Left Atrial Size and the Risk of Ischemic Stroke in an Ethnically Mixed Population
Background and Purpose—The association between left atrial size and ischemic stroke is controversial and has been suggested to exist only in men and to be mediated by left ventricular mass. Data are available almost exclusively for white patients. The purpose of this study was to evaluate the association between left atrial size and ischemic stroke in a multiethnic population.
Methods—A population-based case-control study was conducted in 352 patients aged >39 years with first ischemic stroke and in 369 age-, gender-, and race-ethnicity–matched community controls. Left atrial diameter was measured by 2-dimensional transthoracic echocardiography and indexed by body surface area. Conditional logistic regression analysis was performed to assess the risk of stroke associated with left atrial index in the overall group and in the age, gender, and race-ethnic strata after adjustment for the presence of other stroke risk factors.
Results—Left atrial index was associated with ischemic stroke in the overall group (adjusted OR 1.47 per 10 mm/1.7 m2 of body surface area; 95% CI 1.03 to 2.11). The association was present in men (adjusted OR 2.81, 95% CI 1.42 to 5.57) but not in women (adjusted OR 1.08, 95% CI 0.70 to 1.66), and in patients aged <60 years (adjusted OR 3.78, 95% CI 1.36 to 10.54) but not >60 years (adjusted OR 1.23, 95% CI 0.84 to 1.81). Subgroup analyses showed the risk to be present in men across all age subgroups. In women, the lack of association between left atrial index and stroke was most strongly influenced by left ventricular hypertrophy. A trend toward an association between left atrial index and stroke was observed in whites (adjusted OR 1.81, 95% CI 0.81 to 4.09) and Hispanics (adjusted OR 1.61, 95% CI 0.98 to 2.65) but was less evident in blacks (adjusted OR 1.25, 95% CI 0.74 to 2.14).
Conclusions—Left atrial enlargement is associated with an increased risk of ischemic stroke after adjustment for other stroke risk factors, including left ventricular hypertrophy. The association is observed in men of all ages, whereas in women it is attenuated by other factors, especially left ventricular hypertrophy. Interracial differences in the stroke risk may exist that need further investigation.
Stroke is one of the leading causes of death and disability in the United States,1 with an incidence estimated at over 600 000 new cases per year.2 The identification and treatment of stroke risk factors is likely to have the biggest impact on stroke morbidity and mortality.3 4 Among the potential risk factors for ischemic stroke, the role of an increased atrial size has been controversial, having been supported by some studies5 6 7 8 9 10 and negated by others.11 12 13 14 15 16 17 18 Most of these studies, however, were conducted in patients with mitral valve disease or atrial fibrillation, so that the independent contribution of an increased atrial size to the risk of stroke in patients without those conditions was difficult to evaluate. Recently, prospective data from the Framingham study19 indicated that left atrial enlargement was a risk factor for ischemic stroke only in men and that the association appeared to be at least partially mediated by left ventricular mass. That study, however, was conducted in a white population over the age of 50; therefore, the risk of stroke associated with left atrial enlargement in younger patients and in different race-ethnic groups remained undefined.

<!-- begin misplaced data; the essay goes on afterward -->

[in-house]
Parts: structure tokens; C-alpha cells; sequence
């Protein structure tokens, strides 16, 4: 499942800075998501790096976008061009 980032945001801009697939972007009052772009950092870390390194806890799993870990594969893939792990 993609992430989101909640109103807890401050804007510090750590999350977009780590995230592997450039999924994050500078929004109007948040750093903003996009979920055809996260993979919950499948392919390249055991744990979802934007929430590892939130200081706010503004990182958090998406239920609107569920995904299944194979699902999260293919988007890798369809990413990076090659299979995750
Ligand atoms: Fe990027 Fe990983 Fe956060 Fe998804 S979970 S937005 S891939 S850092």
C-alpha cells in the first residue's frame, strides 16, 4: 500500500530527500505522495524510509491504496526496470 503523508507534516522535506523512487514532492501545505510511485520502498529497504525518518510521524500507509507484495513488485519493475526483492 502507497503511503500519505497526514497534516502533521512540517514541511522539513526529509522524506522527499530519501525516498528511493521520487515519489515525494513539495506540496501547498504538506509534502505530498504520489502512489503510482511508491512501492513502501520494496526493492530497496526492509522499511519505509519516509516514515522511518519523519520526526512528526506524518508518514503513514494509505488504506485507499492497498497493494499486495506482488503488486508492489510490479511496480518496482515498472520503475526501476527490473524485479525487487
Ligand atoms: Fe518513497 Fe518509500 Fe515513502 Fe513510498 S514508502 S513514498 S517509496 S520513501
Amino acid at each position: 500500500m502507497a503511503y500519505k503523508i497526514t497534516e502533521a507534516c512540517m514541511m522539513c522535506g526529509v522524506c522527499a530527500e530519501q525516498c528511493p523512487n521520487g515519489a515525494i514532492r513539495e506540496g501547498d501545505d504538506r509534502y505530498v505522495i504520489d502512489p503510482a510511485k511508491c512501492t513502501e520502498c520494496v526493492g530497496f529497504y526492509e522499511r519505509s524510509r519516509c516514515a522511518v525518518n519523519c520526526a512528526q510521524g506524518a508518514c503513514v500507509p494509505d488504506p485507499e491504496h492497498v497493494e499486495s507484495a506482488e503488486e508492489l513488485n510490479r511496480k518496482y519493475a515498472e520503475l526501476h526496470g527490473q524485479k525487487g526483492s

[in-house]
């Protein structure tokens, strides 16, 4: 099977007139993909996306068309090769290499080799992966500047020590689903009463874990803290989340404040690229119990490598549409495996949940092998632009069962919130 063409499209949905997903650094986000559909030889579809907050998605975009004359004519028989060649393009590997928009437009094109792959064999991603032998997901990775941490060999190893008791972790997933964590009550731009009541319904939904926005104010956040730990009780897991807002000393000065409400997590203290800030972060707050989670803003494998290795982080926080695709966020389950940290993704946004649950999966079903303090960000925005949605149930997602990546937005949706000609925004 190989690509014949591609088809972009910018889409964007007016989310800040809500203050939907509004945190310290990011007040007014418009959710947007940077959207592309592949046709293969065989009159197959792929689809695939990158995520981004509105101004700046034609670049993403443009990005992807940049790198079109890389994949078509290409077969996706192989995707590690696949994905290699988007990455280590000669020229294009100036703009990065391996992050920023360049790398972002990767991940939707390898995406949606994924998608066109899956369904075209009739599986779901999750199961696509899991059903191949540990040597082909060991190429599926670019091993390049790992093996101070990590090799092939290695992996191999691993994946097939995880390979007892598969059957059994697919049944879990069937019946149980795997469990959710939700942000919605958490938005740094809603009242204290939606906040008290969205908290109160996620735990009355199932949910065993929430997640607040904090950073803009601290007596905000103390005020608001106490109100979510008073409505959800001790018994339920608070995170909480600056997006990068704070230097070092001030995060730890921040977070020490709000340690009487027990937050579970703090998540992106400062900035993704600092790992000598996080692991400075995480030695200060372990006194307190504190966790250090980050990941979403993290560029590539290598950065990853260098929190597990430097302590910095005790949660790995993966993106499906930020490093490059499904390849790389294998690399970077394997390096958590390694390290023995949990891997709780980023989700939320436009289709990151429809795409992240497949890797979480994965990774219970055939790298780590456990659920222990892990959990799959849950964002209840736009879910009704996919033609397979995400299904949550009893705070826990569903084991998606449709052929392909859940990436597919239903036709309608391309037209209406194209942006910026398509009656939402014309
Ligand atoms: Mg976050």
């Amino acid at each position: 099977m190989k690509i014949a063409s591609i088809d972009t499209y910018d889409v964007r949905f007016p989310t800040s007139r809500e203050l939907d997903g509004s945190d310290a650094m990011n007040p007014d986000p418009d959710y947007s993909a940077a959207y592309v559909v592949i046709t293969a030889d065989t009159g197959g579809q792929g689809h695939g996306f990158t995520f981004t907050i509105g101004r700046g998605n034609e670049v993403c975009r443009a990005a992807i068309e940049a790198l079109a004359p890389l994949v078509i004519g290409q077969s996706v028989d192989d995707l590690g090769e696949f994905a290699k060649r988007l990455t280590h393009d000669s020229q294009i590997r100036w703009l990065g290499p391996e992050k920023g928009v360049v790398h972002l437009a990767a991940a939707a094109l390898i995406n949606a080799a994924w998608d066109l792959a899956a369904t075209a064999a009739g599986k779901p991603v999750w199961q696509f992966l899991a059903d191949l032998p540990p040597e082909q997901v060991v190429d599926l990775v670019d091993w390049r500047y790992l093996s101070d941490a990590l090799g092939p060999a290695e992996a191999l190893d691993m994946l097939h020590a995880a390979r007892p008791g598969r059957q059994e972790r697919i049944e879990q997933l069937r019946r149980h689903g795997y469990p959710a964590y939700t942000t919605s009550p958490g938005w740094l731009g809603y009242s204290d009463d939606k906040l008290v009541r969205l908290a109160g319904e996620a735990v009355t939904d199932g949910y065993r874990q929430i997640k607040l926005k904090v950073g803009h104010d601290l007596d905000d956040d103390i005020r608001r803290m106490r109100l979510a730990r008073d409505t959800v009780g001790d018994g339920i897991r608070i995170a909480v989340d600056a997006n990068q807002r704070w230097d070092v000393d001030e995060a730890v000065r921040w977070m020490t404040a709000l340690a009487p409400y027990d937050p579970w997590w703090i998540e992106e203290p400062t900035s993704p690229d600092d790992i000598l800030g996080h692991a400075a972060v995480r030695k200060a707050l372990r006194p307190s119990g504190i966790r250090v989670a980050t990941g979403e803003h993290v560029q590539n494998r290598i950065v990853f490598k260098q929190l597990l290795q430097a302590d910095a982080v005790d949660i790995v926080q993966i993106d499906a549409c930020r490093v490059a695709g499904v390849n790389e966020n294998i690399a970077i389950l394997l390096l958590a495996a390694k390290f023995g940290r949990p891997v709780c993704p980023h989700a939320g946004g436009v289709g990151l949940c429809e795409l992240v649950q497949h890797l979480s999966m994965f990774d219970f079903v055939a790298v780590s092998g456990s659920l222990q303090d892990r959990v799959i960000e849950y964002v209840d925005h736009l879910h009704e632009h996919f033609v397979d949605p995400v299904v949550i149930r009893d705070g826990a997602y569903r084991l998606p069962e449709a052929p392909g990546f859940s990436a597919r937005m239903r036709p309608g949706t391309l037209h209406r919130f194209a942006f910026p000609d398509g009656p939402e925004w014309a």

The aim of the present community-based case-control study was to evaluate the role of left atrial enlargement as an independent risk factor for ischemic stroke in the multiethnic population enrolled in the Northern Manhattan Stroke Study (NOMASS).
Subjects and Methods
The patient population of the present study was drawn from the Northern Manhattan Stroke Study (NOMASS), a community-based epidemiological study aimed at assessing stroke incidence, risk factors, and prognosis in the multiethnic population of Northern Manhattan. In 1990, nearly 260 000 people lived in the region, with 40% over the age of 39. The race-ethnic distribution in this community is approximately 20% black, 63% Hispanic, and 15% white residents.
Prospective case surveillance consisted of daily screening of all admissions, discharges, and head CT scan logs at the Presbyterian Hospital in the city of New York, the only hospital in the community, where approximately 80% of all patients in Northern Manhattan with cerebral infarction are hospitalized.
Community controls were eligible if they (1) had never been diagnosed with a stroke, (2) were aged >39 years, and (3) had resided in Northern Manhattan for at least 3 months in a household with a telephone. Stroke-free subjects were identified by random-digit dialing, which used dual frame sampling to identify both published and unpublished telephone numbers. Control subjects were individually matched to stroke patients by age (within 5 years), gender, and race-ethnicity.